The latest Cayman Islands Court of Appeal (‘CICA’) decision in the Weavering Macro Fixed Income Fund Limited (‘Weavering’) litigation has thrown into focus a thorny issue for those invested in Cayman Islands funds.
At the end of November 2016, the CICA upheld the decision of the Grand Court that Skandinaviska Enskilda Banken AB’s (publ) (‘SEB’) repay back to the liquidation estate the approximately $8 million that it had received by way of redemption payments shortly before the fund went into liquidation.
The case will be welcome news for creditors and shareholders that were not fortunate enough to redeem out of the fund before it entered liquidation, but the case also serves as a stark reminder that redeeming investors cannot rest so easily when they receive payments from a fund that subsequently goes into liquidation.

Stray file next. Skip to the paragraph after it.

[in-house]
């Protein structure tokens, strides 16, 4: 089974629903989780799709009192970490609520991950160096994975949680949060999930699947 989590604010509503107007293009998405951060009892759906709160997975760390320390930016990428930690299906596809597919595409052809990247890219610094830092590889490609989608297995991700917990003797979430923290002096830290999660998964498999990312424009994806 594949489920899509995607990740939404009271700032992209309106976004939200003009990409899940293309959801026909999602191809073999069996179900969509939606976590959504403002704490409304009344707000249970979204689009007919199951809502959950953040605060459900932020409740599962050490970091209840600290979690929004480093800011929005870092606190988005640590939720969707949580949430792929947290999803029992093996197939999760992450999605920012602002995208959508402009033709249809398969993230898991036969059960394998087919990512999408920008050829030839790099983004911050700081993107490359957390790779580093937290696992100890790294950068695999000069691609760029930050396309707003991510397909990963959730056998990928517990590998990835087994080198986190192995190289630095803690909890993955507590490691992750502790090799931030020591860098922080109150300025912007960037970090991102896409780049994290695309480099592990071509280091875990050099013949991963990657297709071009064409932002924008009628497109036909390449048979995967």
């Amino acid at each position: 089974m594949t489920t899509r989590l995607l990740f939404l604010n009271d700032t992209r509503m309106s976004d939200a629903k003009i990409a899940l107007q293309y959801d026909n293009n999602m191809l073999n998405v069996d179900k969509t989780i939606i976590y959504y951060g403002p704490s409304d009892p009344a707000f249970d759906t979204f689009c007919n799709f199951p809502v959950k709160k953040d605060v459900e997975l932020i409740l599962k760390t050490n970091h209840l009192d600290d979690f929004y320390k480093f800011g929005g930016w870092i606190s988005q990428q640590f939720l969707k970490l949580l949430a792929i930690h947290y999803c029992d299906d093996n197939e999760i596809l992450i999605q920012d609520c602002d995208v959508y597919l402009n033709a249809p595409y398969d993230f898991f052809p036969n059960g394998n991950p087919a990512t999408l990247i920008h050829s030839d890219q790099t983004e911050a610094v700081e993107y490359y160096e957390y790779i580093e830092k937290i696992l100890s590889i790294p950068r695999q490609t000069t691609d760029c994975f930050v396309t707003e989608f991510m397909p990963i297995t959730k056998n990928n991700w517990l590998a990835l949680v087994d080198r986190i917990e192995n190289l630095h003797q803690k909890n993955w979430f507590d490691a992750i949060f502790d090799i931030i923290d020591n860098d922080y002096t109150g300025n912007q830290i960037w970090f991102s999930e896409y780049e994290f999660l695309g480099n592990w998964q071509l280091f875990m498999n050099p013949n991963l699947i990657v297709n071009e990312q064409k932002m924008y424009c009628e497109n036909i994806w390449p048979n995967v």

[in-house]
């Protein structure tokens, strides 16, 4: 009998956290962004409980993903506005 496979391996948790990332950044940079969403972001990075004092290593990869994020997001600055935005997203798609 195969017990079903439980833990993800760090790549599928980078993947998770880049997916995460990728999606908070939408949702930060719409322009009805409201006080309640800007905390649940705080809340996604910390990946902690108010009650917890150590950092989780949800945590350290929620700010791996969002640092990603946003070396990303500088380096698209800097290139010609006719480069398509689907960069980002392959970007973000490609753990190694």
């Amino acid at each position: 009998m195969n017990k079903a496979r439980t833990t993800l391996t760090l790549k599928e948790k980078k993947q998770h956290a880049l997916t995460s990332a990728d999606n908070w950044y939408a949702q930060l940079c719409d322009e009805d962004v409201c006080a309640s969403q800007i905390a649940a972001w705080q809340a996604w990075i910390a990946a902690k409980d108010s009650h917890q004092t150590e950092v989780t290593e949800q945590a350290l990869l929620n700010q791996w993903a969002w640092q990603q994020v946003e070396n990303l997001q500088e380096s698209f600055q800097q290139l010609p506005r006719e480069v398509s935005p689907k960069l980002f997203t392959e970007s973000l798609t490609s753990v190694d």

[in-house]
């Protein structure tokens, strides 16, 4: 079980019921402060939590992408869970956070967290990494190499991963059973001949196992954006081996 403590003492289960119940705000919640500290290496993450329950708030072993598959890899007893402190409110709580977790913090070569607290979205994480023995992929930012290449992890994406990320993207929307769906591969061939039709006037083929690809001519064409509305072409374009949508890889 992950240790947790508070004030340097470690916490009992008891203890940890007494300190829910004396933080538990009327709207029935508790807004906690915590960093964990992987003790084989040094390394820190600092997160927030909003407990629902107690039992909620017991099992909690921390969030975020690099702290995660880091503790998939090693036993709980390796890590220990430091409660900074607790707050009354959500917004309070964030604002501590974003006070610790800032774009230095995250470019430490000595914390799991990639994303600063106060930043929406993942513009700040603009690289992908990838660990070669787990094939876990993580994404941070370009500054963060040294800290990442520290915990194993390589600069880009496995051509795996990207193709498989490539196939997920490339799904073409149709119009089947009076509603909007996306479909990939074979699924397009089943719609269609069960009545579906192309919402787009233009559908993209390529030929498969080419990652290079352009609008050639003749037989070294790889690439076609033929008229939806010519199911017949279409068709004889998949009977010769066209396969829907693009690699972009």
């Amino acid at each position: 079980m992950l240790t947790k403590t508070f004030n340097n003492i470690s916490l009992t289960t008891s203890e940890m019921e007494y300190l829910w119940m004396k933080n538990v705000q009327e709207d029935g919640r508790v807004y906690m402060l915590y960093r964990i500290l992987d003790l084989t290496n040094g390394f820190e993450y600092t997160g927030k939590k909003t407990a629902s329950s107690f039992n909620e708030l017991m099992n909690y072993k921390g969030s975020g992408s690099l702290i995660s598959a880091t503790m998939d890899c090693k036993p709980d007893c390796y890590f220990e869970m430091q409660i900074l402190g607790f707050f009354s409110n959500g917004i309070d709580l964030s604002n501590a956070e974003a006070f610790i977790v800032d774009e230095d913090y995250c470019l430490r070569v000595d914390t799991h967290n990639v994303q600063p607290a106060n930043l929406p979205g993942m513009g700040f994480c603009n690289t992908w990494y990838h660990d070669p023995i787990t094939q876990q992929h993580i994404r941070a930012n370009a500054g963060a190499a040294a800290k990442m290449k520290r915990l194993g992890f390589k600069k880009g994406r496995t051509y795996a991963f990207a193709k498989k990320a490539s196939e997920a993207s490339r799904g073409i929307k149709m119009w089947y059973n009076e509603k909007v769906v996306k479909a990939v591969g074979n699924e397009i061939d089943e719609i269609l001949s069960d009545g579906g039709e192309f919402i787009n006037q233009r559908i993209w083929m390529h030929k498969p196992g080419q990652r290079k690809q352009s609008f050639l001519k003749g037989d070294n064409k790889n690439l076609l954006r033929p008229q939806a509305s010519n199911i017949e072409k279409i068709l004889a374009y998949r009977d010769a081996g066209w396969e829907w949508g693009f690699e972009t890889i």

In this article we provide a quick recap of the law in relation to the so-called ‘clawback’ provisions and discuss the latest developments in this area in light of the CICA’s recent decision.
The Cayman Islands Companies Law empowers a liquidator to apply to the court to have a payment to a creditor declared invalid when that payment was made within six months of the commencement of a liquidation, and when the payment was made with a view to preferring a creditor over other creditors. This type of claim is called a voidable preference or a ‘clawback claim’.